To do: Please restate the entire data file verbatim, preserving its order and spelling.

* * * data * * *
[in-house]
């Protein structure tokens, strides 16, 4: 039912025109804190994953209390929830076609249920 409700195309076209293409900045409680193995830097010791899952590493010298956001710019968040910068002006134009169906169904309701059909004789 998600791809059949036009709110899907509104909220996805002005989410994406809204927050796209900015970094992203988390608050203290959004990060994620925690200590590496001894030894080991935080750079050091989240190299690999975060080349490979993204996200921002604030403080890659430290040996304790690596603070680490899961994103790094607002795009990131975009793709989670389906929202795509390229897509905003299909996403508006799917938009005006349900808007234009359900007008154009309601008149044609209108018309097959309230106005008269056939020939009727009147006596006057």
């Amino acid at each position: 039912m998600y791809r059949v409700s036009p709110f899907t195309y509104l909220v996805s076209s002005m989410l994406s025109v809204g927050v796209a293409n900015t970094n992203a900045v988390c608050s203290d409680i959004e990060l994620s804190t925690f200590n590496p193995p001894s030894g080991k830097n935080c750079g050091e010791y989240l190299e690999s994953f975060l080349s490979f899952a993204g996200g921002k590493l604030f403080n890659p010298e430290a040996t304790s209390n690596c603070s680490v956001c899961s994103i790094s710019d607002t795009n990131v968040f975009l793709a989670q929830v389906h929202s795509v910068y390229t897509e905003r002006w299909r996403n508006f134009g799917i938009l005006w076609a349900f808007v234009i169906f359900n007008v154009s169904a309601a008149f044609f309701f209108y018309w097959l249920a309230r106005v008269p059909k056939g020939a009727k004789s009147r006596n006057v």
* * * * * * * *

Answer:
[in-house]
């Protein structure tokens, strides 16, 4: 039912025109804190994953209390929830076609249920 409700195309076209293409900045409680193995830097010791899952590493010298956001710019968040910068002006134009169906169904309701059909004789 998600791809059949036009709110899907509104909220996805002005989410994406809204927050796209900015970094992203988390608050203290959004990060994620925690200590590496001894030894080991935080750079050091989240190299690999975060080349490979993204996200921002604030403080890659430290040996304790690596603070680490899961994103790094607002795009990131975009793709989670389906929202795509390229897509905003299909996403508006799917938009005006349900808007234009359900007008154009309601008149044609209108018309097959309230106005008269056939020939009727009147006596006057």
């Amino acid at each position: 039912m998600y791809r059949v409700s036009p709110f899907t195309y509104l909220v996805s076209s002005m989410l994406s025109v809204g927050v796209a293409n900015t970094n992203a900045v988390c608050s203290d409680i959004e990060l994620s804190t925690f200590n590496p193995p001894s030894g080991k830097n935080c750079g050091e010791y989240l190299e690999s994953f975060l080349s490979f899952a993204g996200g921002k590493l604030f403080n890659p010298e430290a040996t304790s209390n690596c603070s680490v956001c899961s994103i790094s710019d607002t795009n990131v968040f975009l793709a989670q929830v389906h929202s795509v910068y390229t897509e905003r002006w299909r996403n508006f134009g799917i938009l005006w076609a349900f808007v234009i169906f359900n007008v154009s169904a309601a008149f044609f309701f209108y018309w097959l249920a309230r106005v008269p059909k056939g020939a009727k004789s009147r006596n006057v």